Gopher tortoises are one of Florida’s threatened species, which means they are likely to become endangered in the near future unless steps are taken to protect them. Referred to as a keystone species, tortoises have an enormous impact on the local environment. The word keystone comes from an architectural term dealing with the construction of a building, meaning that if one key part were removed the whole building would tumble down. The gopher tortoise is a keystone species because of its burrow. Gopher tortoise burrows offer shelter and nesting grounds to over 300 other species!
The Gopher Tortoise is one of the many species of animals living in North Port's neighborhoods. Here are some resources about this protected species:
Contact the Florida Fish and Wildlife Conservation Commission (FWC) if the proposed activity is within 25-feet of a gopher tortoise burrow. FWC may require a gopher tortoise relocation permit before construction begins as outlined in the Gopher Tortoise Management Plan.
In the past, landowners with Gopher Tortoise (GT) burrows on their properties have had the option of obtaining permits to entomb tortoises within their burrows. This resulted in the starvation and suffocation of not only the GT, but many other listed species that were present in the burrow. Due to significant habitat loss and degradation, the GT population is declining throughout Florida. Because of this, the Florida Fish and Wildlife Conservation Commission (FWC) has upgraded the status of the GT to ‘Threatened’. Thus the FWC has omitted the practice of entombing tortoises from the available options. In the instance that you have been informed that you have gopher tortoise burrow/s on your property, you have 2 options:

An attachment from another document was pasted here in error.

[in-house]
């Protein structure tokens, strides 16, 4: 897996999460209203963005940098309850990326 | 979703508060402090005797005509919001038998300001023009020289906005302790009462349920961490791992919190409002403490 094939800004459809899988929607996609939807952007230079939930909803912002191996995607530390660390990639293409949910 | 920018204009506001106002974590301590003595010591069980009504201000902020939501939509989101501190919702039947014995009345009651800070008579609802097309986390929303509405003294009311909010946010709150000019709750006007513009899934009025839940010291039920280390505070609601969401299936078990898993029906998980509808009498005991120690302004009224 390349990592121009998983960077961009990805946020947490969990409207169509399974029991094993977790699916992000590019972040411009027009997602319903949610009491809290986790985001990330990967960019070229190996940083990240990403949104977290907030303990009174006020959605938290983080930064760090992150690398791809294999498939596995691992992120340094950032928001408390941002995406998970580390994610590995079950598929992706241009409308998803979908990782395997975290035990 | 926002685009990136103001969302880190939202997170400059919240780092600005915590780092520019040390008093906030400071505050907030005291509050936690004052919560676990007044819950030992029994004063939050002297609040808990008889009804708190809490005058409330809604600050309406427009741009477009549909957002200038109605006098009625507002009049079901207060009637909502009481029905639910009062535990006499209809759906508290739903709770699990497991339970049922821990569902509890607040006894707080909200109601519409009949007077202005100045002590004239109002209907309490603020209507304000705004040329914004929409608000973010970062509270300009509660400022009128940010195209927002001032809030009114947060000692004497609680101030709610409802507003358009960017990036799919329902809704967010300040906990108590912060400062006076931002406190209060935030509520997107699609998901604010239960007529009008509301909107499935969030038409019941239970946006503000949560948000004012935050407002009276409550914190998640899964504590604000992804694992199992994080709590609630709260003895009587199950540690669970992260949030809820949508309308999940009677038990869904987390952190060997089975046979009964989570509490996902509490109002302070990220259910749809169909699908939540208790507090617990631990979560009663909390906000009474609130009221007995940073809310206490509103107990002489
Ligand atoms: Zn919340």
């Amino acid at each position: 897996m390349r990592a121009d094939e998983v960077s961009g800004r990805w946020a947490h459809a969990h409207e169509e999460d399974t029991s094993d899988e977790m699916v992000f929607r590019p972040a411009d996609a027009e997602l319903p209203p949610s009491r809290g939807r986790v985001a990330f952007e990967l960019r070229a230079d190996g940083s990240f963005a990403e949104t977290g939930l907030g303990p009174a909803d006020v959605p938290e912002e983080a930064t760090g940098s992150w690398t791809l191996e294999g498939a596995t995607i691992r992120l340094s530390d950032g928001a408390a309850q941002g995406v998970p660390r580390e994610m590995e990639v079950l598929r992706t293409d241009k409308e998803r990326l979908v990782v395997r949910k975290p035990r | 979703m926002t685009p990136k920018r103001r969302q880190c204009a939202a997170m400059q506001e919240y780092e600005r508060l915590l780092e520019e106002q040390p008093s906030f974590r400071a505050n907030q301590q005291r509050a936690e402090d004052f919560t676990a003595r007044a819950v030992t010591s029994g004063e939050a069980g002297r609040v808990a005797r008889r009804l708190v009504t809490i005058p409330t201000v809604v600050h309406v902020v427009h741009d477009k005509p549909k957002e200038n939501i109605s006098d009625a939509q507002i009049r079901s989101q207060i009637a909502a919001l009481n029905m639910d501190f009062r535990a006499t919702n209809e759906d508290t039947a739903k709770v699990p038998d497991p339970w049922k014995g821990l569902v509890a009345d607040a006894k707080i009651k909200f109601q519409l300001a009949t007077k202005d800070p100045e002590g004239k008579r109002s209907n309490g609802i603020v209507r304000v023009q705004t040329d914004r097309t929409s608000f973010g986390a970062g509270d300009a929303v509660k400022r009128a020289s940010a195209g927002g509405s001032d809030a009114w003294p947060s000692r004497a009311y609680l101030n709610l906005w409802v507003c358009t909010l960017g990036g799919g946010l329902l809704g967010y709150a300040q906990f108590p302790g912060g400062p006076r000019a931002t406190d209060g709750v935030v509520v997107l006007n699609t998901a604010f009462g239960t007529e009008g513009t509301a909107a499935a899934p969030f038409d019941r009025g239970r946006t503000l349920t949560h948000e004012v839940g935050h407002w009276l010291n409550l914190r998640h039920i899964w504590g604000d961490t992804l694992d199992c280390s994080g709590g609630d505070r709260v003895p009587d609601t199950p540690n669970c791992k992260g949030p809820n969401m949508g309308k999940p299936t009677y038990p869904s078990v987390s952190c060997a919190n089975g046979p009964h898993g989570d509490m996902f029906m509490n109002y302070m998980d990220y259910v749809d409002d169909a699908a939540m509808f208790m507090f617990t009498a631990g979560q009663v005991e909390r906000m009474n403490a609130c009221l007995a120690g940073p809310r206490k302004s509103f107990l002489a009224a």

You must provide Charlotte County staff a site plan documenting: all tortoise burrow/s that will be avoided with a minimum 25 foot bufferhow the burrow will be protected during all construction activitiesthe original Tree Site Plan modified (if applicable) so that no activity occurs within this buffer
Start the relocation of the tortoise/s following all FWC protocol (provided by staff at the request of the applicant). This protocol may involve finding an appropriate recipient site, as approved by the FWC. If the shovel/backhoe method will be used, qualified personnel (as determined in FWC management plan) must be used so as to avoid injuring/killing the tortoise/s.Once the tortoise/s have been successfully relocated on/off site (depending upon permit specifications), staff must be informed either verbally or by letter that the tortoise/s have been successfully relocated and by what method they were relocated (i.e. bucket trapped, shovel or backhoe excavation). A site plan must be provided to staff showing the area where the tortoise/s will be relocated to and how that area will remain protected at all times. If the original tree site plan provided shows trees being removed within this protection area, the tree site plan must be modified accordingly so that no activity will take place within the tortoise protection area.**
**Staff conducts random inspections to verify successful gopher tortoise relocations. For any additional questions or concerns, you may contact Charlotte County's Environmental Specialist (see below) or go to The Florida Fish and Wildlife Conservation Commission website for more information.
Gopher Tortoise Conservation Biologist
Florida Fish & Wildlife Conservation Commission
Southwest Regional Office
Charlotte County Community Development
18400 Murdock Circle
Port Charlotte, FL 33948-1094
Suzanne.Derheimer@CharlotteCountyFL.gov For additional information, contact Charlotte County Natural Resources Division at 941.613.3220 or CommunityServices@CharlotteCountyFL.gov. Related Links